The next part reads “to provide that public hunting, fishing and trapping of wildlife shall be a preferred means of managing wildlife”. Regulating harvest is certainly a critical part of wildlife management, but regulations mean nothing if there isn't adequate habitat to support wildlife and fish populations. Let's say critical big game winter range is threatened by a mega housing development on the Boise front range. This section of the Constitutional amendment could be interpreted by some to imply that culling the herd would be a priority over preserving critical wildlife habitat.
Of even more concern is the section that reads “shall not affect rights to divert, appropriate and use water, or establish any minimum amount of water in any water body”. Why is this even in this amendment? My Constitutional right to fish or hunt is protected, but that means nothing if the stream is dry or the wetland has been drained. Many streams and rivers in southern Idaho are already so over appropriated with water rights that entire sections dry up each year (including the Snake River). This section gives Constitutional protection to whoever wants to use water for consumptive uses at the expense of the fish and wildlife that water now supports.
America is a model for wildlife conservation and management because of the excise taxes on hunting and fishing (PR and DJ) that have generated billions of dollars for wildlife and fisheries management, but also because a few enlightened people in our nations history (Teddy Roosevelt for one) understood the value of habitat for preserving abundant fish and wildlife populations. As a passionate hunter and fishermen, I want that opportunity and privilege protected, but not if it means changing the Idaho Constitution to make it even more difficult to protect critical habitat. Unfortunately, whoever wrote this legislation had something else in mind than protecting your right to hunt and fish. I intend to vote NO on H.J.R. 2aa.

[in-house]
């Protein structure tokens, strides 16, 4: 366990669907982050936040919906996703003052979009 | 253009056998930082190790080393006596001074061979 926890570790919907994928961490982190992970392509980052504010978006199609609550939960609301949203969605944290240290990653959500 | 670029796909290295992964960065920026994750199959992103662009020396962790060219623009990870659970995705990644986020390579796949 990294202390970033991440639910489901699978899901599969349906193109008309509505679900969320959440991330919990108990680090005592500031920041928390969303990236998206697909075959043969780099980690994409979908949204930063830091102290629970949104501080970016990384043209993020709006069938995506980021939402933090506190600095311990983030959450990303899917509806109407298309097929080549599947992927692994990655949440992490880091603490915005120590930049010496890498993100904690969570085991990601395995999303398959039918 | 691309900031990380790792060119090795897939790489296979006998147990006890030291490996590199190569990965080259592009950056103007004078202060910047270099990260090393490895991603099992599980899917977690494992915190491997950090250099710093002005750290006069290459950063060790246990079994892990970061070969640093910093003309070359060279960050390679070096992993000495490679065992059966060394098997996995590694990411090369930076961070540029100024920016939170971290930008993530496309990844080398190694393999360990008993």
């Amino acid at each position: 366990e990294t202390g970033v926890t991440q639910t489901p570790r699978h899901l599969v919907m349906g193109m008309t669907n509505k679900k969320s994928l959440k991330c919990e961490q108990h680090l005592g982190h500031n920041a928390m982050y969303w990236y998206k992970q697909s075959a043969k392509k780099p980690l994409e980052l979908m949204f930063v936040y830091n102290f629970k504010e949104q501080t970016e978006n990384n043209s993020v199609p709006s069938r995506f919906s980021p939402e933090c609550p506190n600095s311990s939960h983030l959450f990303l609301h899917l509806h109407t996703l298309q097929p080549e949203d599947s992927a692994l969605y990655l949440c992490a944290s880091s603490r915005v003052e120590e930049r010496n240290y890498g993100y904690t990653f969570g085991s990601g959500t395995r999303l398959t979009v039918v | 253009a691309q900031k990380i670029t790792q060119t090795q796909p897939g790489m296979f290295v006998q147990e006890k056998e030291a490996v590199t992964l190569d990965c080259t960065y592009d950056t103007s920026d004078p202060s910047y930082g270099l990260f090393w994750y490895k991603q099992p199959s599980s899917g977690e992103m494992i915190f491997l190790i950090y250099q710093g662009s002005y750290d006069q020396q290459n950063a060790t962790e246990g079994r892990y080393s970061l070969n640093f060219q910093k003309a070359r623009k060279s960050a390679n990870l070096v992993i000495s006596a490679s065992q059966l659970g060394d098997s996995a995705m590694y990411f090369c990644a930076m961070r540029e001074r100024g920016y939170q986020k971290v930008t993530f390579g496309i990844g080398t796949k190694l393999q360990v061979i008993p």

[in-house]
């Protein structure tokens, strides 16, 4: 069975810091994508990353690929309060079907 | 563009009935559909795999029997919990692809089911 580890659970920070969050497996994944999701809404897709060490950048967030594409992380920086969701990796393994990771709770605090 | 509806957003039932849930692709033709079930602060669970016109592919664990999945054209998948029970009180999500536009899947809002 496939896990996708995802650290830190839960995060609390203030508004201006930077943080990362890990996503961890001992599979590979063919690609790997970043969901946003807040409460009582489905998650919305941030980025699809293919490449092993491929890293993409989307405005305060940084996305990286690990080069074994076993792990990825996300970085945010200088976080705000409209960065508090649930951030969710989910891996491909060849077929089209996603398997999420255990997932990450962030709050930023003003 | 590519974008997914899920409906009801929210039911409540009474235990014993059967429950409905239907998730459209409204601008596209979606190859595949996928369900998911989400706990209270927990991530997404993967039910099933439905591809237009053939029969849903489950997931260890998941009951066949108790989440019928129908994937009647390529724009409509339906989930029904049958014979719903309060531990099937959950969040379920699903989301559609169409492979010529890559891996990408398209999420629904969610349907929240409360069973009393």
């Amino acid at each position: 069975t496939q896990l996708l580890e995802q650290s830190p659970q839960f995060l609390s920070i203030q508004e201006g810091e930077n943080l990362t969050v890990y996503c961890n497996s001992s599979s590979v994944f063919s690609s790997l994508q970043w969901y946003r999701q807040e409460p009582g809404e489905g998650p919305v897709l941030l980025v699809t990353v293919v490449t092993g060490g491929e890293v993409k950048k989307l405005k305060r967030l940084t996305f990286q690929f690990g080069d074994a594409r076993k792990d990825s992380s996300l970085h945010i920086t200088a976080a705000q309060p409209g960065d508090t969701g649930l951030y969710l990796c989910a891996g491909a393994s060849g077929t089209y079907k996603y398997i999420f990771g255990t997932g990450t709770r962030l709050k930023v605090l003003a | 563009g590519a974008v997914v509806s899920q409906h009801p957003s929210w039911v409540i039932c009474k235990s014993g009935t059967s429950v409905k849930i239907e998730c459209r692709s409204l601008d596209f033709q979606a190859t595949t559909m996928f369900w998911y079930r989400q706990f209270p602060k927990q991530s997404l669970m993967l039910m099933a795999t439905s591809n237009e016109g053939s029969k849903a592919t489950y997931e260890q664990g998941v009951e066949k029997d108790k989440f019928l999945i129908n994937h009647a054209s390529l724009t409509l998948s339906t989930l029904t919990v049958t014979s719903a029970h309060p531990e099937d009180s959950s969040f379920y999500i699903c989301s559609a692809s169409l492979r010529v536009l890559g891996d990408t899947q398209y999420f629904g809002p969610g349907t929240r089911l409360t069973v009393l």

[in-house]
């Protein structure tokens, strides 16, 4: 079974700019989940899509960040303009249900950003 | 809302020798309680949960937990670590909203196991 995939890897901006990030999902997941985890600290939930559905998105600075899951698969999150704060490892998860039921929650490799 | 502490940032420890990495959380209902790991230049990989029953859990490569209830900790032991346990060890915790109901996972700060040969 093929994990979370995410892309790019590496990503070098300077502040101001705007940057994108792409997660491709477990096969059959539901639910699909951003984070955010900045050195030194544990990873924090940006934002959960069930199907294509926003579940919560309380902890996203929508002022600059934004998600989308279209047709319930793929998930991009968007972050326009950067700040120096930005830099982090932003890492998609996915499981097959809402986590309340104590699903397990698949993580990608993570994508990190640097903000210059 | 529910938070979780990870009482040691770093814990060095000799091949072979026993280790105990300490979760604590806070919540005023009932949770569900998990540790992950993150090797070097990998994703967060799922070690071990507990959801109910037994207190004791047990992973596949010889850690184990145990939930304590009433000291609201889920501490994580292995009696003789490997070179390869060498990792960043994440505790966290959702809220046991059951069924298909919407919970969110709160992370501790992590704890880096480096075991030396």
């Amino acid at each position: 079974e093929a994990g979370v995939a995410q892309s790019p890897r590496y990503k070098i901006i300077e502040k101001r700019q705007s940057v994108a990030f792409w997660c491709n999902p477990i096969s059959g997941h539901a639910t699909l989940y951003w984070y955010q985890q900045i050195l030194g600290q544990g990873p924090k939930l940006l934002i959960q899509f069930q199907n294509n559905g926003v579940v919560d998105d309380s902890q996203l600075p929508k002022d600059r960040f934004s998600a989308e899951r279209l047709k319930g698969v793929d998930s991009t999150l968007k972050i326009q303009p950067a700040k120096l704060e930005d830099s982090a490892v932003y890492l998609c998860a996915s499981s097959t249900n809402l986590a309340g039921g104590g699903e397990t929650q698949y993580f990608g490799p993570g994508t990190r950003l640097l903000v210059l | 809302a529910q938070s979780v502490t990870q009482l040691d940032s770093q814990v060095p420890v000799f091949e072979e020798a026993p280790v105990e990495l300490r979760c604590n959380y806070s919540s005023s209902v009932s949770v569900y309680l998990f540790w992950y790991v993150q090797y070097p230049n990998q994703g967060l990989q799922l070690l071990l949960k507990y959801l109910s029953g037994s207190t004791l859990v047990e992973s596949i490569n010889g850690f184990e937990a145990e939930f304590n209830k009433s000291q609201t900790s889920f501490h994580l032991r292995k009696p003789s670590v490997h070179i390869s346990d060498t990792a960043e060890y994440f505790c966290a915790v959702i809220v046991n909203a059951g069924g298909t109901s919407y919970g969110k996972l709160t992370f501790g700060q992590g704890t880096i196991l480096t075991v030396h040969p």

Indeed, in urging caution on this amendment, the Idaho Statesman identified the source of the broadside attack on minimum stream flows as Idaho Water Users Association headed by embattled former Republican head Norm Semanko. IWUA has endeavored in the past to dry up the Boise River and it's paltry 250 cfs winter minimum stream flow as water properly belonging to irrigators. Last anyone checked, fish require water to live.
While the Idaho AG gave this language a pass as not a threat to Idaho's minimum stream flows, clearly Semanko intends to use this language in a legal assault on Idaho rivers and their fish. Why give it to him. Such amendment proposals in the past have met with opposition from Idaho's Fish and Game, which is demonstrating unusual solidarity in supporting this attempt. However ex F&G director Steve Huffaker opposes the amendment.
“There’s a heck of a lot of daylight between existing stream flow policy or legislation and a constitutional prohibition,” said Huffaker. “I see no valid reason to amend the constitution. We opposed similar attempts for 10 years and now they have inserted the water language which is certainly not good news for fish.”
Anytime laws are advanced that appear to be a solution in search of a problem, look closely. This is just such a case. Vote no.